Summary – Chapter Two
The next day Meursault thinks he realizes why his employer looked so glum when he told him he asked for time off for the funeral. It is now Saturday and thinks his employer saw that it meant he would have four days’ holiday. He considers how it is not his fault his mother was buried yesterday and not today, and would have had the weekend off anyway, but still sees his employer’s point of view. He wonders how to spend the day and decides to go for a swim.
He goes down to the harbour and sees Marie Cardona who used to be a typist at his office. As he helps her climb on a raft his hands stray over her breasts and half jokingly lets his head sink on her lap and she does not seem to mind. They stay there for over half an hour and then go to swim again when the sun becomes too hot.
As they dry, he asks if she will come to the cinema that night and she agrees. They dress and she notices his black tie and asks if he is in mourning. He explains he is, for his mother, and that she died yesterday. He thinks she shrinks away a little and he almost says it is not his fault as he did to his employer, but stops himself. Anyhow, she comes to the cinema with him (and they watch a comedy) and she comes back to his place afterwards.
When he wakes up, Marie has gone to see her aunt and he stays in bed as he has never cared for Sundays. He usually goes to Celeste’s restaurant but does not want to be pestered with questions. He cooks eggs and eats them from the pan. He then roams the flat which he sees as too large now he is alone. He moved the dining table into his bedroom and now does not use the rest of it as he does not want the bother of looking after it.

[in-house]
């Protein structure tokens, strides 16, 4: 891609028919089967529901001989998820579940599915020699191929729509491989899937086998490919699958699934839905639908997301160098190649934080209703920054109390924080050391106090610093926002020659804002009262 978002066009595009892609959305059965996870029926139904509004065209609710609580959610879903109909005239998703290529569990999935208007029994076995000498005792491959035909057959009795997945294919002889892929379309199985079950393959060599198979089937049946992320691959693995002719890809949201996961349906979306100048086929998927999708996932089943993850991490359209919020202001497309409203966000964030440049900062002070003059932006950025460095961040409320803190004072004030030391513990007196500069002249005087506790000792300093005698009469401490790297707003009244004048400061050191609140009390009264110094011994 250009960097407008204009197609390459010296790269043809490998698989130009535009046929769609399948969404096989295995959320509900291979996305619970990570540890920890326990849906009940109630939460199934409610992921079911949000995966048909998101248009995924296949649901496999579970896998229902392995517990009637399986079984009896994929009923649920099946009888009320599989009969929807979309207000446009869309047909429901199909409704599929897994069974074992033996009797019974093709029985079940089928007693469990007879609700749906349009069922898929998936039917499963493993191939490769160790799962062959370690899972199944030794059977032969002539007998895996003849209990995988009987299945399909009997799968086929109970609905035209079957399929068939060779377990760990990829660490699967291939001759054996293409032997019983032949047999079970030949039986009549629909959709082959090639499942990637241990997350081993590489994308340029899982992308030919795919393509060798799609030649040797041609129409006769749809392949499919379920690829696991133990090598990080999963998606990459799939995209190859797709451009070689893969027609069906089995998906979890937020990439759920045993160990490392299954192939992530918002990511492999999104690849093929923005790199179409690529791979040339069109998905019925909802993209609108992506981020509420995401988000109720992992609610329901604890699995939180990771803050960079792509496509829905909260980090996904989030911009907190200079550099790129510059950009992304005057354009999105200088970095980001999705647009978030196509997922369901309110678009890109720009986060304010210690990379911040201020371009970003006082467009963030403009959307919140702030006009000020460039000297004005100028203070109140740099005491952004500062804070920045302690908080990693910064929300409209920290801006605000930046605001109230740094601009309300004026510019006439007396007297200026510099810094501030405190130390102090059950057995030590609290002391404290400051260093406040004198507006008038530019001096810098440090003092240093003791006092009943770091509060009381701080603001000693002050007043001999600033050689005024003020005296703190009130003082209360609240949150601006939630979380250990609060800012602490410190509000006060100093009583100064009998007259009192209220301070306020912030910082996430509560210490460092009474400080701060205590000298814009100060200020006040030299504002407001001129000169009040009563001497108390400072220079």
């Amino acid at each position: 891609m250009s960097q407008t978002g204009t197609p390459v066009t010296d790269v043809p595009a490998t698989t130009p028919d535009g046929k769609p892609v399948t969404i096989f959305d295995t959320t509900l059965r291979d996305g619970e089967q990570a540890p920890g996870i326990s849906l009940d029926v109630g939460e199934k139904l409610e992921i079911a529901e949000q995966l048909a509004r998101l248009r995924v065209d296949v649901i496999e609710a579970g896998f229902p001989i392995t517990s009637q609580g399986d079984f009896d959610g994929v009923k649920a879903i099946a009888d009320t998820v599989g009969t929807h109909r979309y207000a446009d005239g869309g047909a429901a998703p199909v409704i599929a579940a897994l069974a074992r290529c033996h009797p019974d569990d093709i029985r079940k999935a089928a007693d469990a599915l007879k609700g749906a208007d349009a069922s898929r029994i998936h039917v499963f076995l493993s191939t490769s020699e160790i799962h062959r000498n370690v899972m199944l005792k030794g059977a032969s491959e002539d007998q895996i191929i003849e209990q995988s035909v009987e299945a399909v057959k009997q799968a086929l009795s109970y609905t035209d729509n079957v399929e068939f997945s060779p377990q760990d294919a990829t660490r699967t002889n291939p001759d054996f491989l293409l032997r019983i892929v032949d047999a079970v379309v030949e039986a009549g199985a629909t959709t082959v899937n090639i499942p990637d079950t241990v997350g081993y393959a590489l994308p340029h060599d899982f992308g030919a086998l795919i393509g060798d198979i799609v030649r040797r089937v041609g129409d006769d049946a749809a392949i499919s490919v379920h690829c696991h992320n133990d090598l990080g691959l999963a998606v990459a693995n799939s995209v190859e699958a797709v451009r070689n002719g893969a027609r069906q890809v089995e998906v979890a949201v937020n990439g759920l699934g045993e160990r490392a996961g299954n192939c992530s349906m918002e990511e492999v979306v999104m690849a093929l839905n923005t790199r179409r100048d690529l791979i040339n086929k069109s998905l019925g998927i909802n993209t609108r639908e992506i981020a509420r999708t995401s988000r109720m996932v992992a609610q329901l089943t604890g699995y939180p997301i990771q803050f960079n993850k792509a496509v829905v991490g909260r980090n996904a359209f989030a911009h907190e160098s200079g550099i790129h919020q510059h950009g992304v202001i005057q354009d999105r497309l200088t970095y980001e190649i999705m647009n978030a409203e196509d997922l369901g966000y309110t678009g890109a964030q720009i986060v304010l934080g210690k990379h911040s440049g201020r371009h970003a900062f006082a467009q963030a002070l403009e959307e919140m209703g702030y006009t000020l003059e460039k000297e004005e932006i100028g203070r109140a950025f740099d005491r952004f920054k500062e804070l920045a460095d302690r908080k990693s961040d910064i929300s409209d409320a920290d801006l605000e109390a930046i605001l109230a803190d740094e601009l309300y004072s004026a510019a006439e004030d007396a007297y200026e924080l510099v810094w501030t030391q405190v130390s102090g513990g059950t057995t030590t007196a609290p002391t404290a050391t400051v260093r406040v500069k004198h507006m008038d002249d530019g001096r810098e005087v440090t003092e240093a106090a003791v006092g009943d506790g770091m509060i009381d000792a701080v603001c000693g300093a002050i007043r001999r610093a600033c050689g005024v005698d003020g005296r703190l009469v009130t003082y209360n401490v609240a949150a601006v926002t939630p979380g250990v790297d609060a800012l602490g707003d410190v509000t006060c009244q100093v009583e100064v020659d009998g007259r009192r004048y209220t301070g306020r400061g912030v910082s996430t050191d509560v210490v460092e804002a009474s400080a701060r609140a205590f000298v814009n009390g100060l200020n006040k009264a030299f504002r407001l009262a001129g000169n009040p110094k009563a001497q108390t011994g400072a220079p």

For want of anything to do, he picks up an old newspaper from the floor, reads it and cuts out an advertisement (for Kruschen Salts). He pastes it into an album where he keeps cuttings that amuse him. As a last resort for something to do, he goes on to the balcony and watches the few people passing by. He also notices the sky changing from cloudless to cloudy to a reddish glow. As dusk sets in, he watches people return home. The streetlamps come on and the sky is velvety black. He eats standing up and looks at the reflection in the mirror. He considers how he has ‘got through another Sunday’, his mother is buried and he will be back at work tomorrow: ‘Really, nothing in my life had changed.’
Analysis – Chapter Two
Chapter Two focuses on the two days after his mother’s funeral and is careful to depict him as continuing with his life and to the outsider (the reader) it is as though nothing has happened. This judgement is reaffirmed by Meursault in his view that ‘really, nothing in my life had changed’. From a moralistic perspective, it is as if he does not care for his mother. However, if one reads this closely, and without hypocrisy, Meursault continues with his life as he has lived it (without his mother) and demonstrates that he is human with human failings rather than being a hypocrite that claims to be devastated by loss. His reaction to her death may arouse shock in the reader, but this may also be interpreted as a demonstration of the ultimate insignificance of all our lives.